GABAB(1) receptor subunit isoforms differentially regulate stress resilience

Olivia F. O'Leary, Daniela Felice, Stefano Galimberti, Hélène M. Savignac, Javier A. Bravo, Tadhg Crowley, Malika El Yacoubi, Jean Marie Vaugeois, Martin Gassmann, Bernhard Bettler, Timothy G. Dinan, John F. Cryan

Research output: Contribution to journalArticlepeer-review

54 Scopus citations

Abstract

Stressful life events increase the susceptibility to developing psychiatric disorders such as depression; however, many individuals are resilient to such negative effects of stress. Determining the neurobiology underlying this resilience is instrumental to the development of novel and more effective treatments for stress-related psychiatric disorders. GABAB receptors are emerging therapeutic targets for the treatment of stress-related disorders such as depression. These receptors are predominantly expressed as heterodimers of a GABAB(2) subunit with either a GABAB(1a) or a GABAB(1b) subunit. Here we show that mice lacking the GABAB(1b) receptor isoform are more resilient to both early-life stress and chronic psychosocial stress in adulthood, whereas mice lacking GABAB(1a) receptors are more susceptible to stress-induced anhedonia and social avoidance compared with wildtype mice. In addition, increased hippocampal expression of the GABAB(1b) receptor subunit is associated with a depression-like phenotype in the helpless H/Rouen genetic mouse model of depression. Stress resilience in GABAB(1b)-/- mice is coupled with increased proliferation and survival of newly born cells in the adult ventral hippocampus and increased stress-induced c-Fos activation in the hippocampus following early-life stress. Taken together, the data suggest that GABAB(1) receptor subunit isoforms differentially regulate the deleterious effects of stress and, thus, may be important therapeutic targets for the treatment of depression.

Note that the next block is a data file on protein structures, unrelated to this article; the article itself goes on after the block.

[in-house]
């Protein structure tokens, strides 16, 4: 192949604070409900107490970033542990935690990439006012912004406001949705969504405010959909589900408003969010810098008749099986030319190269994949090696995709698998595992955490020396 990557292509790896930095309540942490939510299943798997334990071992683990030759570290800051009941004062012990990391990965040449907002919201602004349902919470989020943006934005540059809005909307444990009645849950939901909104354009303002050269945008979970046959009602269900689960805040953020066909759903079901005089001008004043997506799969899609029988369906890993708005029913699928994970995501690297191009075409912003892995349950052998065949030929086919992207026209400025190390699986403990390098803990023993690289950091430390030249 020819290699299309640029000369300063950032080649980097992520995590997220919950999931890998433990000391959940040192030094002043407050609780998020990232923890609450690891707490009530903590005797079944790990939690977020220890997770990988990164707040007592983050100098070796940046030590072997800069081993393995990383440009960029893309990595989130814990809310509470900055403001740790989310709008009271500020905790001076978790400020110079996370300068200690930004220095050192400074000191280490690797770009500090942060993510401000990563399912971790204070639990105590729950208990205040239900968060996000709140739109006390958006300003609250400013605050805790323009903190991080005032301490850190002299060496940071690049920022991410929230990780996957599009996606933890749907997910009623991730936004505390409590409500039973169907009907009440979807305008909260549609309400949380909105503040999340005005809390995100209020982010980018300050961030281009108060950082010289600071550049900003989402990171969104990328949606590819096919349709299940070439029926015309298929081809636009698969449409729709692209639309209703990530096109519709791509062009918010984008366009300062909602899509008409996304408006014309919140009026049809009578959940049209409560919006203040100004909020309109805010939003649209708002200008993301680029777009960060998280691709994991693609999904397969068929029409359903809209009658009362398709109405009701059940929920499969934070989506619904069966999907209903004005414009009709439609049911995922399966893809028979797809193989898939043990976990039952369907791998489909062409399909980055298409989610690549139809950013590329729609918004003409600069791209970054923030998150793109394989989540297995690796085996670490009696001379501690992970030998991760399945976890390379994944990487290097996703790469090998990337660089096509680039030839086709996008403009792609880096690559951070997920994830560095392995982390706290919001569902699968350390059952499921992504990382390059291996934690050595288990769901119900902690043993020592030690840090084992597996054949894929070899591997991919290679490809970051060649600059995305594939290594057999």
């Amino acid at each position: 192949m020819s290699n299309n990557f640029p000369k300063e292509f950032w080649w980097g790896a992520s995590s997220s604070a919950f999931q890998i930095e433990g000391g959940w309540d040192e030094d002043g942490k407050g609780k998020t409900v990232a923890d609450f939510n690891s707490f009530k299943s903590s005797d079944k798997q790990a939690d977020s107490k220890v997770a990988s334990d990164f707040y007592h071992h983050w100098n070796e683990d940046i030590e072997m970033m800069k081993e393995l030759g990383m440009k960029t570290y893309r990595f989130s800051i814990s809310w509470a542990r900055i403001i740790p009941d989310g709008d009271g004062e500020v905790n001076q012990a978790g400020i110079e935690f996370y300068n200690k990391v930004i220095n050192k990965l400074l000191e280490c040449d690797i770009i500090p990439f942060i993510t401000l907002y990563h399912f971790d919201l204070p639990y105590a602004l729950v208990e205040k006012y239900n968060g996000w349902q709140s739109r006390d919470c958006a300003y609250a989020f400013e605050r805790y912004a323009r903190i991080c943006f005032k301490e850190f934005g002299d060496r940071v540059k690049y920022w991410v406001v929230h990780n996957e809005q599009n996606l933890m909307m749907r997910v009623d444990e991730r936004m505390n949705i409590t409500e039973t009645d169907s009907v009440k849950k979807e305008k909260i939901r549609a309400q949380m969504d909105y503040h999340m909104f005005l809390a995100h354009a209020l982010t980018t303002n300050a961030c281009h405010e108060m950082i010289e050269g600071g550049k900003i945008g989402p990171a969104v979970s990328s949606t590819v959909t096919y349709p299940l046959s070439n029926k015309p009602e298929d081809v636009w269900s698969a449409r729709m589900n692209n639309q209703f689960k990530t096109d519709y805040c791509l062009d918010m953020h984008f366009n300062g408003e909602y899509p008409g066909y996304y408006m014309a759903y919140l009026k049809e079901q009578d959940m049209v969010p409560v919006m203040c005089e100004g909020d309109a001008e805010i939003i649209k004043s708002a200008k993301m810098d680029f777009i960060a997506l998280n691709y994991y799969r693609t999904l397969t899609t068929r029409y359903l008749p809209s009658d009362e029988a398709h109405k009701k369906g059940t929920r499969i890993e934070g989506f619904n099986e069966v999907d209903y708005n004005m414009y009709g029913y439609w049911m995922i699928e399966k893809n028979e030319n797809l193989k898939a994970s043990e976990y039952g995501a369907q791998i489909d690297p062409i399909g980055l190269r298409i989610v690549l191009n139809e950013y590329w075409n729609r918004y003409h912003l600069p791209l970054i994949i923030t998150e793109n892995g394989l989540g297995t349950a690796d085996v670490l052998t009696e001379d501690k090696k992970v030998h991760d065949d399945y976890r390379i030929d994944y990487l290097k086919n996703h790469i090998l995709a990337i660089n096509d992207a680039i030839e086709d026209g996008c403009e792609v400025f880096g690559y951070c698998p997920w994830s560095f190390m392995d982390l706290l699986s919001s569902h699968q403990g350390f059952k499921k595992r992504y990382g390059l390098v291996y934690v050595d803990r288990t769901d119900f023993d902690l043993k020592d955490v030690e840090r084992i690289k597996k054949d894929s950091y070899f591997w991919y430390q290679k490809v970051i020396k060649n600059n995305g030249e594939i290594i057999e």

Original languageEnglish
Pages (from-to)15232-15237
Number of pages6
JournalProceedings of the National Academy of Sciences of the United States of America
Volume111
Issue number42
DOIs
StatePublished - 21 Oct 2014
Externally publishedYes

Keywords

  • Antidepressant
  • Anxiety
  • Depression
  • Neurogenesis

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